Watching it all happen, Paul feels something that he has never felt before -- the invisible support of a TV network that wants its show done on time. There is nothing special or personal about the support, however; in fact, Paul feels almost superfluous as the workers flow in and out of the apartment. Kevin is the controlling the show, yelling and pointing and barking into his cell phone while all the madness whirls around him. Paul’s little shoot is just one of Kevin’s jobs this week.

A woman offers Paul a clean shirt. She takes his dirty blazer and shirt to be dry-cleaned and hands him a moist rag to wipe the mud off his dress pants.

A craft service zone appears in the kitchen, with tables and counters covered with every conceivable fruit and snack, with foods for carnivore, vegetarian or vegan. Duncan sits himself down in the kitchen and devours fistfuls of candy, beef jerky, and apples, and downs it all with a tall bottle of Pellegrino sparkling water.

Jodi and Trent walk in wearing huge grins. “Is this our new place?” Jodi asks. They spot Duncan and they all run into each other’s arms for a group hug, jumping up and down, screaming.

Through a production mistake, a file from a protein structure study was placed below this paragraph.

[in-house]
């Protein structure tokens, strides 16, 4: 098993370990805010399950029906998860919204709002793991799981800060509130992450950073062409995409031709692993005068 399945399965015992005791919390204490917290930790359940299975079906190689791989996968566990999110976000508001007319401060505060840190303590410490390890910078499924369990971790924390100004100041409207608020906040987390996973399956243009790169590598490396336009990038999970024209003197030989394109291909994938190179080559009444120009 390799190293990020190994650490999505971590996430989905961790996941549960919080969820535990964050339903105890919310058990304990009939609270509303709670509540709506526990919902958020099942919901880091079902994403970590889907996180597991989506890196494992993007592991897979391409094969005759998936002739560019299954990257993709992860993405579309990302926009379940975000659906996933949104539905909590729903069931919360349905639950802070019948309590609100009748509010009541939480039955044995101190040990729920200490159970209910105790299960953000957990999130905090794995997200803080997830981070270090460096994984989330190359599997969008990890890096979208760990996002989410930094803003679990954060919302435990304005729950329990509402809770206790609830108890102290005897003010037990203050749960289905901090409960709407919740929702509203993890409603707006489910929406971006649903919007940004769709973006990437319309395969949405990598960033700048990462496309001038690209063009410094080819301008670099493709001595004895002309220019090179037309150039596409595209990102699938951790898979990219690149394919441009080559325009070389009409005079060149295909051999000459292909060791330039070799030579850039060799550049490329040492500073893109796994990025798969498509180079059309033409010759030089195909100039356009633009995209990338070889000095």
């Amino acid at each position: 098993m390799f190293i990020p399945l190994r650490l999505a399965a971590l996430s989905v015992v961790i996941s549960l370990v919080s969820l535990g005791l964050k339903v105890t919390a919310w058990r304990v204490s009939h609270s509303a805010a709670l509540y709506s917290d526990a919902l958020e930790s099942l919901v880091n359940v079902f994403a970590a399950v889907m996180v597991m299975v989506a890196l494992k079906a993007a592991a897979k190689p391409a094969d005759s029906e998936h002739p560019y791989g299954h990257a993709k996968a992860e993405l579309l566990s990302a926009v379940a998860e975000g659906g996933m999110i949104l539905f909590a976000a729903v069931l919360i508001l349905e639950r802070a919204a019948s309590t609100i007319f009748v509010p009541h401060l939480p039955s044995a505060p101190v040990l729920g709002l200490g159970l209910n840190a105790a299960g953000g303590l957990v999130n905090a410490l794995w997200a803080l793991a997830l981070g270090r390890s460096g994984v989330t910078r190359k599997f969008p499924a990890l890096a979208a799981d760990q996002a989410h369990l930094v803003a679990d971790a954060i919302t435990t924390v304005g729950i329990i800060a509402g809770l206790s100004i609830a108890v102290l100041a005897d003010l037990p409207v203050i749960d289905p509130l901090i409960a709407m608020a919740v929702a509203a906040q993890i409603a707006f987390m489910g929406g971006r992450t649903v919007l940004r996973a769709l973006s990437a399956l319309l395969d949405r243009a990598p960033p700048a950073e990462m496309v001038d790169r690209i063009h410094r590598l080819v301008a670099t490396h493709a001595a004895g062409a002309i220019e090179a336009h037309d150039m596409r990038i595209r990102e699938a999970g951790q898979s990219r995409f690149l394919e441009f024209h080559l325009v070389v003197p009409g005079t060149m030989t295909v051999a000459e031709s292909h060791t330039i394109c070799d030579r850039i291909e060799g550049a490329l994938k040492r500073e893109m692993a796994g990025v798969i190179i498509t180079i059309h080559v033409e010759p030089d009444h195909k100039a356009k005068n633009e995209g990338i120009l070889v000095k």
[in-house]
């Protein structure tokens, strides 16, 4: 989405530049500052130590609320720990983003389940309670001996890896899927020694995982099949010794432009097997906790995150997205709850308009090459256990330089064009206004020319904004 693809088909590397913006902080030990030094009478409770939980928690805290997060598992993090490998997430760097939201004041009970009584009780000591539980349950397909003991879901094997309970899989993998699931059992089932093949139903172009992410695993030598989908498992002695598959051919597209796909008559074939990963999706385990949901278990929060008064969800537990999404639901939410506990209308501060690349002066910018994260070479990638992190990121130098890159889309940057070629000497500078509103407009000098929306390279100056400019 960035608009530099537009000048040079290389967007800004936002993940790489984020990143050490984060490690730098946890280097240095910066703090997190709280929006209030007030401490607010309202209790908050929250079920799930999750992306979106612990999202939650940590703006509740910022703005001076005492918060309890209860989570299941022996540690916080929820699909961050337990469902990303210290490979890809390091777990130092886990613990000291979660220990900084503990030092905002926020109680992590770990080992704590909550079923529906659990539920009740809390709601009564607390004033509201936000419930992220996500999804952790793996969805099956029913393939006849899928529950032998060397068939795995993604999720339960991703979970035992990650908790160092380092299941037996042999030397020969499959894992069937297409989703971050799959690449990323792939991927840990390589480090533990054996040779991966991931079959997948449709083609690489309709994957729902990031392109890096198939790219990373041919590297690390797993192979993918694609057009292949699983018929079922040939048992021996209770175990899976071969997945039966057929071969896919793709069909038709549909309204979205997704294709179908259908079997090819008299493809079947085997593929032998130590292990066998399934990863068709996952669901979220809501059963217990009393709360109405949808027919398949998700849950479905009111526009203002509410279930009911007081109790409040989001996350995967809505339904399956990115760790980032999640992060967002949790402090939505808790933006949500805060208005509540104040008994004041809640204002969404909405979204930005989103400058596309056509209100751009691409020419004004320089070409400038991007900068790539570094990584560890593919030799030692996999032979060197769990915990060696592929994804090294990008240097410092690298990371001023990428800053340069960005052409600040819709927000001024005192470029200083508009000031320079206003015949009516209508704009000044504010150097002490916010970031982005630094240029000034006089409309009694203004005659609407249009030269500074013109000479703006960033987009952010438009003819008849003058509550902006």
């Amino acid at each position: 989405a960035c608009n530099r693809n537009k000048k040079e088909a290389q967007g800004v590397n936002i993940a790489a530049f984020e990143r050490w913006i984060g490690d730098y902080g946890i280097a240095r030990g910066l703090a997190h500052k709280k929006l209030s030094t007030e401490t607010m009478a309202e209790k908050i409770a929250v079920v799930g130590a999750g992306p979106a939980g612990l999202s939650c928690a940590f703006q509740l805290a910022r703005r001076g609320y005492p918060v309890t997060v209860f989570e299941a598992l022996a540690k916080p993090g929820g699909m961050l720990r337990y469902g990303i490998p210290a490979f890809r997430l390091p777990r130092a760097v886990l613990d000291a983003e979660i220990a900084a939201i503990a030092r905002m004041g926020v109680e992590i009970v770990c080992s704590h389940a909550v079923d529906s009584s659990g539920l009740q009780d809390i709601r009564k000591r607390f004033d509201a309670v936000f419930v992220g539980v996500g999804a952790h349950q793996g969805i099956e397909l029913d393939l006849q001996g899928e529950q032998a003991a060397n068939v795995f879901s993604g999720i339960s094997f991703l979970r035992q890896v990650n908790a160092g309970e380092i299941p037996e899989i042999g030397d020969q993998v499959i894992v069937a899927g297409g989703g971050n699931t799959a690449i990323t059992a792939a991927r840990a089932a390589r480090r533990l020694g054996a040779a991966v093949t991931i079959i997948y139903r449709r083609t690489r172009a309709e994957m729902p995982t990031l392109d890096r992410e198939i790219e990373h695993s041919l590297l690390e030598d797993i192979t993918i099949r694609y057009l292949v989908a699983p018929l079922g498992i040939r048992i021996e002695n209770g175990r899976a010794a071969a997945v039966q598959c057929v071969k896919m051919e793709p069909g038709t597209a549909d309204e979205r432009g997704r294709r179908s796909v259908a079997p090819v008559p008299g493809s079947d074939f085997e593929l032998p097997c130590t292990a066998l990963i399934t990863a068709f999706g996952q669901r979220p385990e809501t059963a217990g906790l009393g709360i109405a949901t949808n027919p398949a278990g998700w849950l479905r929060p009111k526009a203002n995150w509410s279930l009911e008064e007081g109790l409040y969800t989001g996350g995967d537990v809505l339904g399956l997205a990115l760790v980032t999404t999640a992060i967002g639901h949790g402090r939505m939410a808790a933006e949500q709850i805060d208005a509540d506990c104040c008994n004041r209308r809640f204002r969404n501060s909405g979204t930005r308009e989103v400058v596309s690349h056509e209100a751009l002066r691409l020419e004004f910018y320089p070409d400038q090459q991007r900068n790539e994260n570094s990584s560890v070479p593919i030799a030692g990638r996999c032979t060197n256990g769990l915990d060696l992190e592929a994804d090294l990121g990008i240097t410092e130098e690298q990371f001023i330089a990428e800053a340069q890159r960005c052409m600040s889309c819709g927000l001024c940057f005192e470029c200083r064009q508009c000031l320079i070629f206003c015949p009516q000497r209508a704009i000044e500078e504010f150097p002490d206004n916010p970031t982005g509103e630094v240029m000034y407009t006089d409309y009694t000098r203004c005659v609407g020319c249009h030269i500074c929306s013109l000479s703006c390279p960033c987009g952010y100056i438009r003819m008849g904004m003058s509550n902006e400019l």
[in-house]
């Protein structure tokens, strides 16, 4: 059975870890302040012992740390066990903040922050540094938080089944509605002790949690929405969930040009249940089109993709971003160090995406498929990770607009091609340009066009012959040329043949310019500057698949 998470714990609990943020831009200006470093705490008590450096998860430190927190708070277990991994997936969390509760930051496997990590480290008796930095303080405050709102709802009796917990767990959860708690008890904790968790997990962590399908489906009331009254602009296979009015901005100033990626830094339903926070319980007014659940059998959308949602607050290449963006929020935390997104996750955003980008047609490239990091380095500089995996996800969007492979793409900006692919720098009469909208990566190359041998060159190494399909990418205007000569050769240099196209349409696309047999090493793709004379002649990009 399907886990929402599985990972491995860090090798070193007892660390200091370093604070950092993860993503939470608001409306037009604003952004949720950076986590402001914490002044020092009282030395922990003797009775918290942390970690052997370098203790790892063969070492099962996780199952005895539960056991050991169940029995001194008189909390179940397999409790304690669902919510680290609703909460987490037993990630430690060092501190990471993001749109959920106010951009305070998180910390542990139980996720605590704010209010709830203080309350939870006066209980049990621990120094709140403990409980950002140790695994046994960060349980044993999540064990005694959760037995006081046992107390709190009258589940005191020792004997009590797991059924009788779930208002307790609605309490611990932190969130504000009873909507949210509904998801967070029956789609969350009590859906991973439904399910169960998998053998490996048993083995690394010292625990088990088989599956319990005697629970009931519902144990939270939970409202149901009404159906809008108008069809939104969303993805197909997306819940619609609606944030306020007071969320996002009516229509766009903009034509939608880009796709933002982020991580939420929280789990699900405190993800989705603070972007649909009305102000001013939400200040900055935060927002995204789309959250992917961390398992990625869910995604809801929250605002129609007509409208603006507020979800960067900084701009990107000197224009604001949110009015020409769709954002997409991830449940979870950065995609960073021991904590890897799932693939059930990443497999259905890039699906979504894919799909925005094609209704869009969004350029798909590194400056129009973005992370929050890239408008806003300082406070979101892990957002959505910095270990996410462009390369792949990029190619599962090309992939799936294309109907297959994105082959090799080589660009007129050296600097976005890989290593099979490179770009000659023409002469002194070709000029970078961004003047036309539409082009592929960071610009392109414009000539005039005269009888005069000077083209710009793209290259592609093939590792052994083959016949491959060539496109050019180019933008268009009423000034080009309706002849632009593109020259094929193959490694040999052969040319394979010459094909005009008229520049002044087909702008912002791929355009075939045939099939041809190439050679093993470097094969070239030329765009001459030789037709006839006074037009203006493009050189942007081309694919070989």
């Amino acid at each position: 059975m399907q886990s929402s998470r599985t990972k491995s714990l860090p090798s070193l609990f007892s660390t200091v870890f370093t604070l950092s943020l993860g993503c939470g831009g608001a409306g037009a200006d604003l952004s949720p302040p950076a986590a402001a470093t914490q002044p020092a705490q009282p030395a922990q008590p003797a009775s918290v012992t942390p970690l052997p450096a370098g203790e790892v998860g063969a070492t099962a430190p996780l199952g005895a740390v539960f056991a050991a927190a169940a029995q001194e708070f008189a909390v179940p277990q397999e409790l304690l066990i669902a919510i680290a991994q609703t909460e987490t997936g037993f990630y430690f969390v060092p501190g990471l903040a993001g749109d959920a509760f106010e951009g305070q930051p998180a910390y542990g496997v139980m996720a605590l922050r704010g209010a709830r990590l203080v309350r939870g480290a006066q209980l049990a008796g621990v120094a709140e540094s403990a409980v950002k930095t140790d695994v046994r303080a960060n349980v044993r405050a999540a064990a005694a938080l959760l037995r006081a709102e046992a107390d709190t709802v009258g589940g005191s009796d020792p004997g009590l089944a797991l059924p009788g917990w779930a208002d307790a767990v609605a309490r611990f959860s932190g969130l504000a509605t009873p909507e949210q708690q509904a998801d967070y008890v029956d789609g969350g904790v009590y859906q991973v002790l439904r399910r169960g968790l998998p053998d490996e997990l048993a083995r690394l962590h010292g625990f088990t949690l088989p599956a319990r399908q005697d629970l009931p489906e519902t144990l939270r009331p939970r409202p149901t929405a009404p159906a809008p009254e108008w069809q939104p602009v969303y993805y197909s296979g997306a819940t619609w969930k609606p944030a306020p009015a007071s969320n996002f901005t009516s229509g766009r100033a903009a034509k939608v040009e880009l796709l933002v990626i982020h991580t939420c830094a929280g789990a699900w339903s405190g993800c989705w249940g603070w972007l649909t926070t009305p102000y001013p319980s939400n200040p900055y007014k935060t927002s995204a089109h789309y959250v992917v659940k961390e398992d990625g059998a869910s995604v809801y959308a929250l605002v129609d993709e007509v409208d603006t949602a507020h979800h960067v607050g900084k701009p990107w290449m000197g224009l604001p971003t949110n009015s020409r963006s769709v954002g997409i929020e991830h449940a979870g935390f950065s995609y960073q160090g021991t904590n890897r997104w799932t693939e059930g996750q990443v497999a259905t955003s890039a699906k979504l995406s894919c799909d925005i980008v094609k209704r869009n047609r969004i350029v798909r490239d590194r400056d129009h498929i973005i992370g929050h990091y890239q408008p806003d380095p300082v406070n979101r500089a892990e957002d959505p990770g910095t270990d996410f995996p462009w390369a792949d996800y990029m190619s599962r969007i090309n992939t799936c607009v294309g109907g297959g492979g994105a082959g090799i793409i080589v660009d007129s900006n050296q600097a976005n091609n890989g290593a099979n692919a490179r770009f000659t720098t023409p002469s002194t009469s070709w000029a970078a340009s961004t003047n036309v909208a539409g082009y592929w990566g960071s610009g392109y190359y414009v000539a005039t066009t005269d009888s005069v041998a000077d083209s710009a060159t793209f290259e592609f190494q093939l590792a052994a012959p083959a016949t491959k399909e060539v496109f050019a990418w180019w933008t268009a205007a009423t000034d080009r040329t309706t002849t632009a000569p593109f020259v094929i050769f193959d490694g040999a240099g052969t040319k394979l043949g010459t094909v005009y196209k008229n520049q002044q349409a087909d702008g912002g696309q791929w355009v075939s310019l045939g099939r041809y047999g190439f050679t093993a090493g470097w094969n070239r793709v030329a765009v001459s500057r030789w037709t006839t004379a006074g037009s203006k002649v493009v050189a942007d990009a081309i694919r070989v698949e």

Trent sees Paul and sticks out his hand. Paul smiles and offers his, and Trent pulls him in for a big bear hug. Jodi punches him in the arm.

“Dog, it’s so good to see you,” Trent says. “I didn’t think I’d miss you guys, hassling us with your microphones and batteries and cameras, but I do, I really do.”

“I missed you guys too.”

“Where’s Dwight? And crazy Victor?” Jodi asks/

“That’s a long story.” Trent and Jodi look confused. Kevin steps in and interrupts before they can ask anything more.

“Jodi? Trent? Hello, I’m Kevin, your production coordinator,” he says, shaking

each of their hands. “We need you in makeup right now in the hallway. Paul? The gaffer tells me they’ll be ready to shoot in half an hour.”

“What about Ilima?” Paul asks.

Kevin’s clicks his walkie-talkie. “This is Kevin on set. Can I get an ETA on Ilima please?” He listens patiently to the buzz in his headset and turns to Paul.

“She’s getting into the limo now. She came out of anesthesia about an hour ago.”


" She just had all fillings done and her wisdom teeth pulled. Joel thought it would add to the effect you wanted.”